Does Moving to the Cloud Mean Moving EVERYTHING to the Cloud? Not Exactly!

Nor would you want it to.

 When it comes to moving your old Exchange messaging infrastructure to a new cloud-based platform, you could say interoperability—the preservation of workflow throughout the entire migration process—is priority one. Interoperability is also the first step in Binary Tree’s 4-step transformation process. In fact, interoperability is so important that I’ll be covering the topic in two separate blog postings, so be sure to check out Part II next week after you read Part I here.

When migrating to the cloud, there’s a common misconception that the entire messaging structure is moving to the cloud. This is simply not true nor, in most instances, would you want it to be.  To better understand why, simply consider what truly constitutes the “messaging infrastructure.” It’s not just mail servers and user mailboxes; it’s also Active Directory, network, security, virus and content scanning, archiving and retrieval, e-search and e-discovery, and still more. You can and will transition certain components to the cloud, but certainly not all!

 Because messaging is a critical and fundamental application within the corporate infrastructure, it affects all communications, internally and externally. Its reach and impact are unparalleled—especially when you consider the number of internal and external users affected and the need for seamless integration. You want to own, see and access your email for many reasons:

  1. Uninterrupted Access: you may need to access old emails and other messaging content for convenience, business deliverables or compliance
  2. Email Delivery Confidence: you need to be sure that emails are delivered to the desired destination and mitigate your company’s risk of not doing so in a timely manner (or, worse yet, not at all)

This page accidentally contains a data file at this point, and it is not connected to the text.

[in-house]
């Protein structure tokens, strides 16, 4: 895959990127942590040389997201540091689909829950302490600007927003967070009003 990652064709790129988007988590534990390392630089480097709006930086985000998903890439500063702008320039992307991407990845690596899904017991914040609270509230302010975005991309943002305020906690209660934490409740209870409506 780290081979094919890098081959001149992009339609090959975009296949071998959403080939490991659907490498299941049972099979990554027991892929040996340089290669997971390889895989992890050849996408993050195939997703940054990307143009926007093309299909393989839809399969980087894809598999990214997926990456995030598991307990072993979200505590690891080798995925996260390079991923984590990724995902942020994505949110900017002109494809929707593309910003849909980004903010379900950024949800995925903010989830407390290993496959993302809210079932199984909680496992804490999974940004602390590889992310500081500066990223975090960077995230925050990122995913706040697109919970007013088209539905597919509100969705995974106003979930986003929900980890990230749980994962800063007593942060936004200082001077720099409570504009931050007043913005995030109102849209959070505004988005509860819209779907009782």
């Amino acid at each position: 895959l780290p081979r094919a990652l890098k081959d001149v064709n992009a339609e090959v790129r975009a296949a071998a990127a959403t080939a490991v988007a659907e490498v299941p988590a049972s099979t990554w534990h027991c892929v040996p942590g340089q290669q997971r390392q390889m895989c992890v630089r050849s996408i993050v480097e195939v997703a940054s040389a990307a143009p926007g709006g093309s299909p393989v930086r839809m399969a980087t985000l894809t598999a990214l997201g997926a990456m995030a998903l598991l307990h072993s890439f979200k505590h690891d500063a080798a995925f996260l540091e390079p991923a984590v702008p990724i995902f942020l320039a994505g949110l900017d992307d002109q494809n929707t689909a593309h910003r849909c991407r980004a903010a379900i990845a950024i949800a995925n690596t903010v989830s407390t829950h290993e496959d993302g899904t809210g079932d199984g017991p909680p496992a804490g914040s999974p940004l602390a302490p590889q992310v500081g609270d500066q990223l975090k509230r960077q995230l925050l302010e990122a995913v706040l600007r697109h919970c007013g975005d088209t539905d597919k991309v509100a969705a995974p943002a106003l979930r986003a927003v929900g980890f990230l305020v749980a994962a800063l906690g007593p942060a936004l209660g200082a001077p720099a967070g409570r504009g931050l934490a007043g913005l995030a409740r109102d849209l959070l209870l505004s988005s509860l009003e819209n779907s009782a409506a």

3. Legal/Regulatory/Security Considerations: this is especially true for financial compliance and healthcare privacy

So, what should stay on-premises?

  • To start, your network, DNS and firewalls. If your DNS isn’t working, it’s not only your email not getting delivered. If your network is down, users can’t talk to servers or access applications—in other words, they can’t perform their regular operational functions
  • Next, Active Directory also needs to stay on-premises; it’s not only a messaging directory—it’s the cornerstone of the entire corporate infrastructure. 
  • Last, public and private folders: Legal and other compliance or regulatory considerations may require that certain private and shared mailboxes remain on-premises, forcing a hybrid Exchange deployment. You need to consider both corporate and personal archives when determining what stays on-premises. Don’t forget that your users’ workstations are also part of your local messaging infrastructure. 

Bottom Line: Moving to the cloud isn’t as simple as just moving mailboxes. It requires an intelligent approach—a best-practices-based methodology, starting with interoperability and an understanding and evaluation of all corporate assets to identify those that should and should not leave the enterprise. Ultimately, you need to consider what moves to the cloud and what should remain on-premise in Step 1 of your migration. My next blog, Part II of Interoperability, will focus on a gradual, or phased, transition at high velocity while preserving user workflow productivity.